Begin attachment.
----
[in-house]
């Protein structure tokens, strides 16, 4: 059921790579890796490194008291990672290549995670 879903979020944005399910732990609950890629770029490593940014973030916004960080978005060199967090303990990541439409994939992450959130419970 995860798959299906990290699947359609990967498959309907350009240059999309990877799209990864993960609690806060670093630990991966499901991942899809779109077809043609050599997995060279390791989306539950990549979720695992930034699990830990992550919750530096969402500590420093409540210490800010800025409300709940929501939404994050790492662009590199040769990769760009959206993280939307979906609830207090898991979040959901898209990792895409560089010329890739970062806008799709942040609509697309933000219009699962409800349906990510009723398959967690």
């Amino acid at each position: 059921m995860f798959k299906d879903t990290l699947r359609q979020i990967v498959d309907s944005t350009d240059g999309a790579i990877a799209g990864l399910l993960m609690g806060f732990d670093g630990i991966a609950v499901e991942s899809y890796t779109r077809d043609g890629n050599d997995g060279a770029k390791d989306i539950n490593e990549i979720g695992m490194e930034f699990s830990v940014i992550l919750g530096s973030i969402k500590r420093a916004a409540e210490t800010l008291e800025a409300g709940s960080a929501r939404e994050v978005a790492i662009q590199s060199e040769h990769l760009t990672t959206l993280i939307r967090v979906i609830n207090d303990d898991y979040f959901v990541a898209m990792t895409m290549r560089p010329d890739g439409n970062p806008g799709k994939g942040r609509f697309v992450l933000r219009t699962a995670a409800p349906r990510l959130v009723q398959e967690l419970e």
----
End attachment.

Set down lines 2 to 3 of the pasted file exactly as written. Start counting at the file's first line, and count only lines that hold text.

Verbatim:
């Protein structure tokens, strides 16, 4: 059921790579890796490194008291990672290549995670 879903979020944005399910732990609950890629770029490593940014973030916004960080978005060199967090303990990541439409994939992450959130419970 995860798959299906990290699947359609990967498959309907350009240059999309990877799209990864993960609690806060670093630990991966499901991942899809779109077809043609050599997995060279390791989306539950990549979720695992930034699990830990992550919750530096969402500590420093409540210490800010800025409300709940929501939404994050790492662009590199040769990769760009959206993280939307979906609830207090898991979040959901898209990792895409560089010329890739970062806008799709942040609509697309933000219009699962409800349906990510009723398959967690």
């Amino acid at each position: 059921m995860f798959k299906d879903t990290l699947r359609q979020i990967v498959d309907s944005t350009d240059g999309a790579i990877a799209g990864l399910l993960m609690g806060f732990d670093g630990i991966a609950v499901e991942s899809y890796t779109r077809d043609g890629n050599d997995g060279a770029k390791d989306i539950n490593e990549i979720g695992m490194e930034f699990s830990v940014i992550l919750g530096s973030i969402k500590r420093a916004a409540e210490t800010l008291e800025a409300g709940s960080a929501r939404e994050v978005a790492i662009q590199s060199e040769h990769l760009t990672t959206l993280i939307r967090v979906i609830n207090d303990d898991y979040f959901v990541a898209m990792t895409m290549r560089p010329d890739g439409n970062p806008g799709k994939g942040r609509f697309v992450l933000r219009t699962a995670a409800p349906r990510l959130v009723q398959e967690l419970e």